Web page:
This is a topic that I will incorporate into my interview answers, making sure to reference specific experiences at every chance I can. As a GRS member, we have countless experience with middle school students, where we have changed the students’ lives on a day to day basis, so why not use those experiences?!

We not only have experiences to use in interviews, but the coursework of the GRS program includes many assignments, lesson plans, and unit plans that can be great examples of your ability to plan, to accommodate to every students’ needs while centering lessons on state and national standards.

Another assignment that is common in the GRS program and I’m sure many other programs is the process of reflection. This is a great artifact to bring to an interview to show your process of reflection as an essential part of modifying and adjusting lessons.

I hope all of this information helps not only my fellow GRS members but also others who are going through the same process as I am. P.S. send all the good vibes my way as I venture to one of many interviews!

Recruitment day!

Wow what an exciting (and chaotic) week! First, I was back in the classroom twice this week through substitute teaching. See students who I had last year is so great, and to see students come up to me that didn’t have me as a teacher but remember me is a great compliment.

This week was also Teacher Recruitment day, where teacher-candidates from all around the western New York Region gather with administration from schools around the area and from schools across the country, and what an eye-opening experience it was.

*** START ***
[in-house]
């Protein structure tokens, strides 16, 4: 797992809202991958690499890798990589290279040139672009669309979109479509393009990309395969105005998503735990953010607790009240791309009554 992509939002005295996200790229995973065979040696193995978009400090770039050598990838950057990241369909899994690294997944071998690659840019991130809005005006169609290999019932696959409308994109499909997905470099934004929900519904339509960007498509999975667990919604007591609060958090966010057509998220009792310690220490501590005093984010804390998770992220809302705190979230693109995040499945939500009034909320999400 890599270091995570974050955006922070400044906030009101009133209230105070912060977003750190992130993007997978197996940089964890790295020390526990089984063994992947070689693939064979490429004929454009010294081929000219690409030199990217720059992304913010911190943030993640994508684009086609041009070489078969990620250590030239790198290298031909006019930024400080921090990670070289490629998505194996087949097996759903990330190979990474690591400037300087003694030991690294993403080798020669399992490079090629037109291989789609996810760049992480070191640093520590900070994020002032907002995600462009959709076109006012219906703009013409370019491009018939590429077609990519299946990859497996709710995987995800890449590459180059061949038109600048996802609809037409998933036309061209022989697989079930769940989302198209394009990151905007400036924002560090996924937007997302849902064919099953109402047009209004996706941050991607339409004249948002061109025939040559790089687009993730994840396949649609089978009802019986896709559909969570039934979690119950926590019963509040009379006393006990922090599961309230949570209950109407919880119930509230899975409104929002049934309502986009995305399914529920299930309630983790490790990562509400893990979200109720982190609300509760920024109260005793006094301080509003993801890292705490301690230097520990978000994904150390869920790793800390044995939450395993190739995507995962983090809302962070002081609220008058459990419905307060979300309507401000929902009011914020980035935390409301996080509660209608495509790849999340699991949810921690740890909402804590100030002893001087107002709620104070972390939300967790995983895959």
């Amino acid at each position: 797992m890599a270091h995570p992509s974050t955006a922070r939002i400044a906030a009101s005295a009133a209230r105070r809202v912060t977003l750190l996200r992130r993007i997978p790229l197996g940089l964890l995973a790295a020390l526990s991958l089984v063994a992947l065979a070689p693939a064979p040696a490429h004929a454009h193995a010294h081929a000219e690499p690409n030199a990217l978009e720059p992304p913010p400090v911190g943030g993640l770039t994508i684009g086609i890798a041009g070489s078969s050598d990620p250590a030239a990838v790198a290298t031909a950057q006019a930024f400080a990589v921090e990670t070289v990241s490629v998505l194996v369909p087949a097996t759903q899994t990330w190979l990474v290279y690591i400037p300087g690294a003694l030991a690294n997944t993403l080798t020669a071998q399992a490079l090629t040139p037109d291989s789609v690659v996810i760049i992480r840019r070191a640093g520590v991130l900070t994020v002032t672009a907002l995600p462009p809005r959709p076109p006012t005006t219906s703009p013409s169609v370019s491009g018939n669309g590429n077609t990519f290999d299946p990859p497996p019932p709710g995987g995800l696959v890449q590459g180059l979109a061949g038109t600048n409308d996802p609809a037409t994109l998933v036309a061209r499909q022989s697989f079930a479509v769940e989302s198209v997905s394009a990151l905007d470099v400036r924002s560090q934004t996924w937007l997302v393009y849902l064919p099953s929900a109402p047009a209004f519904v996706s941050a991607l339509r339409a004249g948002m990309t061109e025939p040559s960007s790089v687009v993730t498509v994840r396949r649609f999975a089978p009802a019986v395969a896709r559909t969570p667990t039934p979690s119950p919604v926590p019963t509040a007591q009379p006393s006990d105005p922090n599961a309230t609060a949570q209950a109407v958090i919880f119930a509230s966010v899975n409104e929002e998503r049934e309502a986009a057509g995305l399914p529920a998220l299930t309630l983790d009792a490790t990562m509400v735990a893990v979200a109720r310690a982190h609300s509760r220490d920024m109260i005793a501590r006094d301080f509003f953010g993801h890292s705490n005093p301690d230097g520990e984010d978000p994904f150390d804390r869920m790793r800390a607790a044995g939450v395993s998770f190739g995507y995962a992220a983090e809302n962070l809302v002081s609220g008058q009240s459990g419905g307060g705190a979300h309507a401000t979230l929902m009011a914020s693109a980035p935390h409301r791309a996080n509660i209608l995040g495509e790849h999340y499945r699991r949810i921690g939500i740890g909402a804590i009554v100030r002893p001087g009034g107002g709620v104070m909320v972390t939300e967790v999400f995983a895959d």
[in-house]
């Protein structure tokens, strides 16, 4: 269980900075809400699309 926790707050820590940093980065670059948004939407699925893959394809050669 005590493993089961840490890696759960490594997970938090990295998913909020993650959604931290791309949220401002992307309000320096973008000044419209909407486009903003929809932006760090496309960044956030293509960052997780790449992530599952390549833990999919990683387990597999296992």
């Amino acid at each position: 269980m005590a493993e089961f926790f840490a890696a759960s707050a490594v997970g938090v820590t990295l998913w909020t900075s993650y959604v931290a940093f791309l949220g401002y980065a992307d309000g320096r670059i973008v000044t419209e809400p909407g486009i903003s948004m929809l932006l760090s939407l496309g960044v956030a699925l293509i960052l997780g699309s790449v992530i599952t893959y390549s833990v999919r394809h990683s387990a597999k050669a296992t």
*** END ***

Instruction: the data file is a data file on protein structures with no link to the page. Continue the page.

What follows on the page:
I had the opportunity to talk with so many people from the Rochester Area, and with schools around the country about opportunities that are out there for me. It was the first time that I truly felt like all of the work I had put in to get where I am today was paying off, seeing different administration from schools in Nevada, Arizona, Colorado, Florida, Maryland, Virginia, and New York all explain how essential I would be to their school.

One thing I took away from a full day (9:00-4:30) of interviews was where my heart truly lies, and it is shown when different interviewers asked “What does your perfect classroom look like?” When I was first asked this question, I didn’t know how to politely say it doesn’t matter. Because it truly doesn’t matter what my classroom looks like, its about what it feels like. Let me explain.

While I have my Earth Science and Special Education teaching certifications, I would have a classroom that is Earth Science, Special Education, Math, Reading, Technology, or Physical Education. The space in which I teach isn’t as important as the company I carry in that space. The most important part of teaching are the students I can help. The students drive my passion every single day, and that’s why it doesn’t matter what my classroom looks like, because my perfect classroom has students who I can help, end of story.

And on that note, have a fantastic week!